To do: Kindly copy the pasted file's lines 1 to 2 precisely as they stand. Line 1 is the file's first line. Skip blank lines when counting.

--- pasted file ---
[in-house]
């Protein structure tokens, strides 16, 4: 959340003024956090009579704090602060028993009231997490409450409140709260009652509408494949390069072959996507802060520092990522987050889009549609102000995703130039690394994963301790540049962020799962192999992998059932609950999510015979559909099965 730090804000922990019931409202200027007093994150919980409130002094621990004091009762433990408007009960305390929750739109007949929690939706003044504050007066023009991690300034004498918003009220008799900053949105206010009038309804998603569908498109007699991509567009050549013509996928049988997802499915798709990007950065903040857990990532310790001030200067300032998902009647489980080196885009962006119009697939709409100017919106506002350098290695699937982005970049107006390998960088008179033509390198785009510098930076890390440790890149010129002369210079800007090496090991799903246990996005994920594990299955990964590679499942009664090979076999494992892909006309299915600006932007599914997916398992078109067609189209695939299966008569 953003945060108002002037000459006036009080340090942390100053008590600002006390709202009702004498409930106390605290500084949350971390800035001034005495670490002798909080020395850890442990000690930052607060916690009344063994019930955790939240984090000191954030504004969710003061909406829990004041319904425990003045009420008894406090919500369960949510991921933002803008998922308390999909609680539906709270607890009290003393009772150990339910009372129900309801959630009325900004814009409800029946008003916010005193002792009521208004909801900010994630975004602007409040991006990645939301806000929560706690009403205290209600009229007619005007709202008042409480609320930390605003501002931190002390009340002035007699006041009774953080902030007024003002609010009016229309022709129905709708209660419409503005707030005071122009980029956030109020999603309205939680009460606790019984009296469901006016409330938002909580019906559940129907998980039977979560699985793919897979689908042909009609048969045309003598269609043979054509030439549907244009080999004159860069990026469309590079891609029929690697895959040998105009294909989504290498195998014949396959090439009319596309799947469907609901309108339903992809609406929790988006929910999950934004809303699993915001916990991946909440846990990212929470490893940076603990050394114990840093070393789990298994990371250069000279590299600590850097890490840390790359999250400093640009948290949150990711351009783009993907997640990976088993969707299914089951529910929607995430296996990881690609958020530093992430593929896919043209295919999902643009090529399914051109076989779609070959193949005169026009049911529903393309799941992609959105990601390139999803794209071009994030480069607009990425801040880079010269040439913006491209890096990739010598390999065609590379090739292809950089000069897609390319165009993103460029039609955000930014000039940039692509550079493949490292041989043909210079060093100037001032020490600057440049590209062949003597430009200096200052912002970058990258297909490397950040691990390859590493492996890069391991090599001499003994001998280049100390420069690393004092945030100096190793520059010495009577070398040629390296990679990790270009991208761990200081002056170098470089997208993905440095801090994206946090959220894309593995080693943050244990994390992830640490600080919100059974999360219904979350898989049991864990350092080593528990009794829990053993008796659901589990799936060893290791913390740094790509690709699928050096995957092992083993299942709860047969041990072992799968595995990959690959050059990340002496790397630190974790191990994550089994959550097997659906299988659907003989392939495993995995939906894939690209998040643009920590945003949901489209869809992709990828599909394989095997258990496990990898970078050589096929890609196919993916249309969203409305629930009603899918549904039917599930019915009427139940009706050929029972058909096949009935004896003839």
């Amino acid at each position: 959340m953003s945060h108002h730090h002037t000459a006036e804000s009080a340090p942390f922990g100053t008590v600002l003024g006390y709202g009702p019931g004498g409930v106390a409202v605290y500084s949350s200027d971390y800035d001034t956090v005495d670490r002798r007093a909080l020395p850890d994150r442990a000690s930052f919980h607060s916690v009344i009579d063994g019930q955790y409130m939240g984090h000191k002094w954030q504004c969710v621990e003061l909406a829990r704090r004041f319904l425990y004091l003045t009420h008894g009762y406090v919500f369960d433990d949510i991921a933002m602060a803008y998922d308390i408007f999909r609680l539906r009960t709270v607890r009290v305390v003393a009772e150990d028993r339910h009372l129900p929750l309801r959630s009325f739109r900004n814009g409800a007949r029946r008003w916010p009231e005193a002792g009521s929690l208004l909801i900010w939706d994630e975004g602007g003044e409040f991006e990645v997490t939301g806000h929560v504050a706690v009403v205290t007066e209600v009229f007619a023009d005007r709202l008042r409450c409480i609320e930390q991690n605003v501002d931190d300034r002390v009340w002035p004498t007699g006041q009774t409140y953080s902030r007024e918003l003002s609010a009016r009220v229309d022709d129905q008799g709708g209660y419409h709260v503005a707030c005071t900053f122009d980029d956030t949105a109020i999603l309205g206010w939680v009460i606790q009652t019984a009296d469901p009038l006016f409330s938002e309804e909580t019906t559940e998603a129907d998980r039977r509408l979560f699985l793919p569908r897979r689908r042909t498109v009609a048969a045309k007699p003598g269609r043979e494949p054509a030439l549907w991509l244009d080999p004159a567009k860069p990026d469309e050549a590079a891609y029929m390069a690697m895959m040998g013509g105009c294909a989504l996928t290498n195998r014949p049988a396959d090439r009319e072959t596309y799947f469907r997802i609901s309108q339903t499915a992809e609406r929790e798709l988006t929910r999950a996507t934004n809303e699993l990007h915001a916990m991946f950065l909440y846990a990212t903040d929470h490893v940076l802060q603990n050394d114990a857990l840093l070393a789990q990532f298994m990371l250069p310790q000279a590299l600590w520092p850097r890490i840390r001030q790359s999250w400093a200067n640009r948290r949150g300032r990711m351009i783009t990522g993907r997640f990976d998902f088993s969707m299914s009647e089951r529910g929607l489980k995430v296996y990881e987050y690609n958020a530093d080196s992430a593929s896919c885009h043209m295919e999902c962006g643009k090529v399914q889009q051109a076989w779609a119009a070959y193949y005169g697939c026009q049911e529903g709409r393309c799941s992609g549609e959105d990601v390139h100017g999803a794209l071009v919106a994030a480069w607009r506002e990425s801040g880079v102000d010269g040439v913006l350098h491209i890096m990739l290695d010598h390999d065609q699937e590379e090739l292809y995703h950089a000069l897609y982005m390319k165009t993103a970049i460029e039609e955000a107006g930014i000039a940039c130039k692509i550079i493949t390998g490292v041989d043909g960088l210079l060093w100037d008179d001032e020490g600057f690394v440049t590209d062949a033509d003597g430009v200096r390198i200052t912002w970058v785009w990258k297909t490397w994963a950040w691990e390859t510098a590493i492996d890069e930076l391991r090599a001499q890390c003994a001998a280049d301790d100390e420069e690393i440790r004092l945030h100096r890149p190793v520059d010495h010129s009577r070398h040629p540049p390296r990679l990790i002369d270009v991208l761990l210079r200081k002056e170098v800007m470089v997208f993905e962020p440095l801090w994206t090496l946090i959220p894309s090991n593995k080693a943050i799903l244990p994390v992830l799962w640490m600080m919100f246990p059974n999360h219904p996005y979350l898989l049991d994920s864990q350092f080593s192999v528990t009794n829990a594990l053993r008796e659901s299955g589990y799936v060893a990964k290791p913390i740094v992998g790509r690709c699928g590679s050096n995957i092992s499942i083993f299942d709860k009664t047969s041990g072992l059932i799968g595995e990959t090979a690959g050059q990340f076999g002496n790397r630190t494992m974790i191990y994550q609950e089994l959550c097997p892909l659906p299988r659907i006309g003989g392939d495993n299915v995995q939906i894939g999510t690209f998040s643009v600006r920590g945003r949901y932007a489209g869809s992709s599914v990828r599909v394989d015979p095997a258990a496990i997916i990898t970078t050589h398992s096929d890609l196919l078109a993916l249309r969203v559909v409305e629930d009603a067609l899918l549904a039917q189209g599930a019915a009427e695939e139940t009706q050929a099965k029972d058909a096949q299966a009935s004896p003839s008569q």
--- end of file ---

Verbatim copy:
[in-house]
């Protein structure tokens, strides 16, 4: 959340003024956090009579704090602060028993009231997490409450409140709260009652509408494949390069072959996507802060520092990522987050889009549609102000995703130039690394994963301790540049962020799962192999992998059932609950999510015979559909099965 730090804000922990019931409202200027007093994150919980409130002094621990004091009762433990408007009960305390929750739109007949929690939706003044504050007066023009991690300034004498918003009220008799900053949105206010009038309804998603569908498109007699991509567009050549013509996928049988997802499915798709990007950065903040857990990532310790001030200067300032998902009647489980080196885009962006119009697939709409100017919106506002350098290695699937982005970049107006390998960088008179033509390198785009510098930076890390440790890149010129002369210079800007090496090991799903246990996005994920594990299955990964590679499942009664090979076999494992892909006309299915600006932007599914997916398992078109067609189209695939299966008569 953003945060108002002037000459006036009080340090942390100053008590600002006390709202009702004498409930106390605290500084949350971390800035001034005495670490002798909080020395850890442990000690930052607060916690009344063994019930955790939240984090000191954030504004969710003061909406829990004041319904425990003045009420008894406090919500369960949510991921933002803008998922308390999909609680539906709270607890009290003393009772150990339910009372129900309801959630009325900004814009409800029946008003916010005193002792009521208004909801900010994630975004602007409040991006990645939301806000929560706690009403205290209600009229007619005007709202008042409480609320930390605003501002931190002390009340002035007699006041009774953080902030007024003002609010009016229309022709129905709708209660419409503005707030005071122009980029956030109020999603309205939680009460606790019984009296469901006016409330938002909580019906559940129907998980039977979560699985793919897979689908042909009609048969045309003598269609043979054509030439549907244009080999004159860069990026469309590079891609029929690697895959040998105009294909989504290498195998014949396959090439009319596309799947469907609901309108339903992809609406929790988006929910999950934004809303699993915001916990991946909440846990990212929470490893940076603990050394114990840093070393789990298994990371250069000279590299600590850097890490840390790359999250400093640009948290949150990711351009783009993907997640990976088993969707299914089951529910929607995430296996990881690609958020530093992430593929896919043209295919999902643009090529399914051109076989779609070959193949005169026009049911529903393309799941992609959105990601390139999803794209071009994030480069607009990425801040880079010269040439913006491209890096990739010598390999065609590379090739292809950089000069897609390319165009993103460029039609955000930014000039940039692509550079493949490292041989043909210079060093100037001032020490600057440049590209062949003597430009200096200052912002970058990258297909490397950040691990390859590493492996890069391991090599001499003994001998280049100390420069690393004092945030100096190793520059010495009577070398040629390296990679990790270009991208761990200081002056170098470089997208993905440095801090994206946090959220894309593995080693943050244990994390992830640490600080919100059974999360219904979350898989049991864990350092080593528990009794829990053993008796659901589990799936060893290791913390740094790509690709699928050096995957092992083993299942709860047969041990072992799968595995990959690959050059990340002496790397630190974790191990994550089994959550097997659906299988659907003989392939495993995995939906894939690209998040643009920590945003949901489209869809992709990828599909394989095997258990496990990898970078050589096929890609196919993916249309969203409305629930009603899918549904039917599930019915009427139940009706050929029972058909096949009935004896003839």